Mark Tarbell's The Tavern in Phoenix Offers a Taste of the Past, In a Good Way

Categories: Cafe Review

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Jackie Mercandetti
Slow-cooked Scotch beef from Tarbell's The Tavern
Those of us of a certain age remember fondly Sportsman's Fine Wines, a longtime landmark on the southeast corner of Camelback Road and 32nd Street and one of very few decent wine shops in town. And some of us who love a good Caesar salad and a nice escargot have been whining ever since Barmouche, much-decorated restaurateur, chef, and wine expert Mark Tarbell's popular European bistro, closed more than a decade ago.


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Tomaso Maggiore's Vivo! Ristorante Offers Refined Italian Dining in Scottsdale

Categories: Cafe Review

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Jackie Mercandetti
Antipasto-Tagliere-Charcuterie Board from Vivo! in Scottsdale
Few are surprised that, in less than half a year, Vivo! Ristorante has established itself as one of the more refined dining spots in town. Its pedigree helps: Vivo! is the latest offering from Phoenix restaurateur Tomaso Maggiore, creator of Tomaso's and a long list of other local restaurants. After decades of managing popular Italian eateries, Maggiore, who opened Vivo! last fall at Lincoln Drive and Scottsdale Road, knows a thing or two about modern Italian cuisine, and has established himself as one of the best chefs in the Valley. His menus are intelligent, authentic, and light, his creativity built around tradition and tempered by good taste.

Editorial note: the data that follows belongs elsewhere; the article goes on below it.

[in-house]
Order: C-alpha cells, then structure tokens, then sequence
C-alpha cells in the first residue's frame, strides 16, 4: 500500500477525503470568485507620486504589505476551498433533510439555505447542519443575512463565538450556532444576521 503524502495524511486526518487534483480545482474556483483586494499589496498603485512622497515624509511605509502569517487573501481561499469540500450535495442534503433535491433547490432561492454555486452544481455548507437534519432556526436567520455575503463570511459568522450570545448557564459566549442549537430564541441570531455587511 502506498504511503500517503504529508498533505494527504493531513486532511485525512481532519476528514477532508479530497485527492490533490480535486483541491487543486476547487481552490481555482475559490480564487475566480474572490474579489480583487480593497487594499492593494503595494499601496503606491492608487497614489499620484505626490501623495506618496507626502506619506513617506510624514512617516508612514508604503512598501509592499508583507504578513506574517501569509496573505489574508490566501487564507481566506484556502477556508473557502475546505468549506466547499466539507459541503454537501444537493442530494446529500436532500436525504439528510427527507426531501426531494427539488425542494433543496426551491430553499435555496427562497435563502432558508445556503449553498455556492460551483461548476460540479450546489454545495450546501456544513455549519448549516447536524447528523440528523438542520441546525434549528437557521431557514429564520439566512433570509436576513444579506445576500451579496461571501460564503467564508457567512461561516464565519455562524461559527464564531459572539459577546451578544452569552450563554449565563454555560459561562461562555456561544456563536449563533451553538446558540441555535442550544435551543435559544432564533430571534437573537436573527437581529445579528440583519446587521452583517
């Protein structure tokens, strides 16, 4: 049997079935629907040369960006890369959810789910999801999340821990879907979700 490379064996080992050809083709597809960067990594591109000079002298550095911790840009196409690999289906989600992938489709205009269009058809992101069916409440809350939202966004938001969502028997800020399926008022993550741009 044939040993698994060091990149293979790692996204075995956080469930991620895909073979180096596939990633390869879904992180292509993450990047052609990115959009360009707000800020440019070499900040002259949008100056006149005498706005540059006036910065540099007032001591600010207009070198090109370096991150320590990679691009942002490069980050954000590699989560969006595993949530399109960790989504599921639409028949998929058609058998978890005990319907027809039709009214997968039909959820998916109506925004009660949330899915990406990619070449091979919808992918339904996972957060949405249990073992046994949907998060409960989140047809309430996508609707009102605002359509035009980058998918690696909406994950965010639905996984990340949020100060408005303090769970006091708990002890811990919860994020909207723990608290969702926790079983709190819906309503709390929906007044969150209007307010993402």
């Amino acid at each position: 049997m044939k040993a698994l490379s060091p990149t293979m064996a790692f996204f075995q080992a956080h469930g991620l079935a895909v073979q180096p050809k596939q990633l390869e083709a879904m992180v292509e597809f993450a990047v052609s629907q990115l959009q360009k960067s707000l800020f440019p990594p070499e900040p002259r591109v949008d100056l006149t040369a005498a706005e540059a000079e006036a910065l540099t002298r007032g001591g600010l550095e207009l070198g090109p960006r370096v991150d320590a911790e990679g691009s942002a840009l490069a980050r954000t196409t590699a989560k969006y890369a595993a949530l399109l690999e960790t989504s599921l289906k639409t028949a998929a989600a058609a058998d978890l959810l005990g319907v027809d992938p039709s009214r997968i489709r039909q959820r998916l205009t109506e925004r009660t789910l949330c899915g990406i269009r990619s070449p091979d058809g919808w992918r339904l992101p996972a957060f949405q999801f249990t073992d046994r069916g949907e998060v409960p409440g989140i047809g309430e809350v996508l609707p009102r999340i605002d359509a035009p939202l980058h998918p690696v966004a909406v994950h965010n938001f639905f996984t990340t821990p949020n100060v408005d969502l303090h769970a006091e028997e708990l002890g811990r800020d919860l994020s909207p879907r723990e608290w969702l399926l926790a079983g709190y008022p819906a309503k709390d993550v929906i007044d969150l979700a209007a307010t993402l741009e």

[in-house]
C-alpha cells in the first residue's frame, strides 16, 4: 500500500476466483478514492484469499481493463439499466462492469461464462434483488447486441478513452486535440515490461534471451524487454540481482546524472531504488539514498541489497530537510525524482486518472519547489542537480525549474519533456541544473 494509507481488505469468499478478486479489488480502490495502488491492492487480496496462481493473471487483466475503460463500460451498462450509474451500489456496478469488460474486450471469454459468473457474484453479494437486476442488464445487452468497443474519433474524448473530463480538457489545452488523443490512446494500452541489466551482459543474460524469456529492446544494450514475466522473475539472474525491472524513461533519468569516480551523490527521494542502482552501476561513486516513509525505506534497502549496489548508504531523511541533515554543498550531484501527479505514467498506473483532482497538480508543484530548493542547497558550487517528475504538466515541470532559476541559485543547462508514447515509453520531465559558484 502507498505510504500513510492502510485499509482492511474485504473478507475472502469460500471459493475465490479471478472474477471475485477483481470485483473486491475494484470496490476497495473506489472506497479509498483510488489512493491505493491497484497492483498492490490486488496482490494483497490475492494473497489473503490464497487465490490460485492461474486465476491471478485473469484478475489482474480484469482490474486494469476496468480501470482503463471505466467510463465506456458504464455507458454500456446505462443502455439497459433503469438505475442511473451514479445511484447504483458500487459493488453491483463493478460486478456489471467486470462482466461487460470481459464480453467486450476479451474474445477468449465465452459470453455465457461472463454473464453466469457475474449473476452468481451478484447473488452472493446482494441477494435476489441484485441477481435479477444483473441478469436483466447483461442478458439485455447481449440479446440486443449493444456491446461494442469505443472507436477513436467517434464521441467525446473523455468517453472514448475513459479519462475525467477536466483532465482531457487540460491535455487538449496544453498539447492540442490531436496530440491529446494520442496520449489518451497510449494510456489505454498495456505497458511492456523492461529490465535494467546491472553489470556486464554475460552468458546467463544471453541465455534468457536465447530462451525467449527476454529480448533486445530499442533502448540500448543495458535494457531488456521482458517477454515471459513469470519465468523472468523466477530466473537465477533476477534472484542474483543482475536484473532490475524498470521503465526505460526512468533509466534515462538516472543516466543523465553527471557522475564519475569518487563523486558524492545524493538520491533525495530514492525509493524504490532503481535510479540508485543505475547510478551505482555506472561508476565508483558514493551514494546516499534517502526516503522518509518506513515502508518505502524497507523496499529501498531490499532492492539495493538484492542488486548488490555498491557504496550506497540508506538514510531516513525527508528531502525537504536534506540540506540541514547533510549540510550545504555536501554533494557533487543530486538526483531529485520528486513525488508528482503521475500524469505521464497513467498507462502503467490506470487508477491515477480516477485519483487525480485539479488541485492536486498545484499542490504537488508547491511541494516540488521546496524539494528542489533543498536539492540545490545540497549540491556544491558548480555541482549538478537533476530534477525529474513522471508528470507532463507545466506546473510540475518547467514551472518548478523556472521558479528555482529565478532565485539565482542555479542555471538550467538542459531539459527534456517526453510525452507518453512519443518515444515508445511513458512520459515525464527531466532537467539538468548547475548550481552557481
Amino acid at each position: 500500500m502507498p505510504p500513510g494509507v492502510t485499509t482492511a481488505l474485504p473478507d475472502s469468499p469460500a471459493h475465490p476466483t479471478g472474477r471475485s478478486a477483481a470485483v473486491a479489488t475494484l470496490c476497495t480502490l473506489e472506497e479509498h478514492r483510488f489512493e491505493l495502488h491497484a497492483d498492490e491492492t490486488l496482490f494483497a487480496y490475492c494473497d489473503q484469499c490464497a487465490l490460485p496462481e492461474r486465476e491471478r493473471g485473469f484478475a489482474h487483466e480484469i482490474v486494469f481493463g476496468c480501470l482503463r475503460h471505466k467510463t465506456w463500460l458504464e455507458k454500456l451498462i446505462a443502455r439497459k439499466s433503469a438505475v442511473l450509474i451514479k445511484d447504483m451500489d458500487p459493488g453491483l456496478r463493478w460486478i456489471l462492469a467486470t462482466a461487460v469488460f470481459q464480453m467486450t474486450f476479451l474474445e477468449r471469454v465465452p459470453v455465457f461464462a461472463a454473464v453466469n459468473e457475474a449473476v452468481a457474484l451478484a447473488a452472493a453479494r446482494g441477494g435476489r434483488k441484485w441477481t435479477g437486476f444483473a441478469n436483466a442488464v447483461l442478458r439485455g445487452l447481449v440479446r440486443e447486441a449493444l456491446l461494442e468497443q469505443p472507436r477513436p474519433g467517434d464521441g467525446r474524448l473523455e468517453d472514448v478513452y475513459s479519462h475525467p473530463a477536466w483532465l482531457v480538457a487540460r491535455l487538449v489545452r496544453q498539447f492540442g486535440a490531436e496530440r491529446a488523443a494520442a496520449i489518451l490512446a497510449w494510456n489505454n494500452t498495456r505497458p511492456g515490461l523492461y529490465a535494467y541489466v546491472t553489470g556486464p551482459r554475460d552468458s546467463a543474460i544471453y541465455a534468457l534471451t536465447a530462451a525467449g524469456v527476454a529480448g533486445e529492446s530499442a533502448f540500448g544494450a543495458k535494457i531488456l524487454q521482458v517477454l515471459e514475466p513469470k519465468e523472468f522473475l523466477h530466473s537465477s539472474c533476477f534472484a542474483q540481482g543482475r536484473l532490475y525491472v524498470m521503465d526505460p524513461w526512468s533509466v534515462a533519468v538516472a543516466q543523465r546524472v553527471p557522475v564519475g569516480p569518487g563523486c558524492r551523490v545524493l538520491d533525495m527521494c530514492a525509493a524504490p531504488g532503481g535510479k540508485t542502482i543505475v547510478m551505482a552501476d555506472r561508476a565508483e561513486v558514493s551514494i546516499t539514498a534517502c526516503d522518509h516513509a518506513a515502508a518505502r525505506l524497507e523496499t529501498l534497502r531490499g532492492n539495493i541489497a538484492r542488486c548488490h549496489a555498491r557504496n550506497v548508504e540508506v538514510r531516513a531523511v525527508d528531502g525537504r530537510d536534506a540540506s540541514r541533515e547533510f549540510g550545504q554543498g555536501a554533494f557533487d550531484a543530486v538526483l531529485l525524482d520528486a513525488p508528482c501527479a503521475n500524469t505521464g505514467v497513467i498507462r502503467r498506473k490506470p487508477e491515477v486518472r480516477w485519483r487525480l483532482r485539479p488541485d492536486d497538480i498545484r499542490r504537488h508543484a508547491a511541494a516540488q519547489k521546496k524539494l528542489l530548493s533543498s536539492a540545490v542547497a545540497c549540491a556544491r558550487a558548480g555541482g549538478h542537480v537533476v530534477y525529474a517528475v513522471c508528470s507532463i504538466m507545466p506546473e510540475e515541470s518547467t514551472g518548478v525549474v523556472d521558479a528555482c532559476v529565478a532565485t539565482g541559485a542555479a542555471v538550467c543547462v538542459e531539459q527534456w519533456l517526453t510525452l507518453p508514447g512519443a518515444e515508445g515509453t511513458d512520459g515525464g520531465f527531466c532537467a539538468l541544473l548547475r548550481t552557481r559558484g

Maggiore's latest restaurant specializes in seafood, pastas, and wood-­fired pizzas. Its more original conceits include a mozzarella bar and a handful of daring entrées (like eggplant torte, slices of eggplant baked with cheese fondue, and squid­ink "black" pasta with seafood). Upscale yet inviting, patterned after old­-time, uptown supper clubs, Vivo! features a wraparound bar that separates booths from tables in a single large, open room. I like that Maggiore keeps his restaurant open during the no man's man's land between lunch and dinner, and that his wait staff has just enough attitude to suggest they know their stuff.

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Mika's Greek in Downtown Phoenix Serves Surprisingly Authentic Greek Fare

Categories: Cafe Review

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Jackie Mercandetti
A Gyro Platter from Mika's Green in Phoenix.
You want authentic souvlaki, or a decent gyro, and you want it now. Usually, fast food and Greek aren't a great mix; falafel doesn't do well under heat lamps, and whoever heard of made-ahead lamb skewers? If you're craving excellent Greek fare, you're likely headed to someplace with faux Athenian décor, a lounge, and a live belly dancer.

Mika's Greek is neither a supper club nor one of those depressing, prefab fast food joints. Having recently expanded its small chain of two East Valley locations to downtown Phoenix, locally owned Mika's is a spotless diner that serves fresh-made, almost entirely authentic Greek fare. There are next to no surprises on Mika's menu, just customary Greek cuisine -- flavors and textures that send you briefly to Amphipolis, even when some of the traditional dishes fall short.

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Second Story Liquor Bar in Scottsdale Struggles to Achieve Success

Categories: Cafe Review

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Jackie Mercandetti
Samosa Lobster Pie from Second Story Liquor Bar in Scottsdale.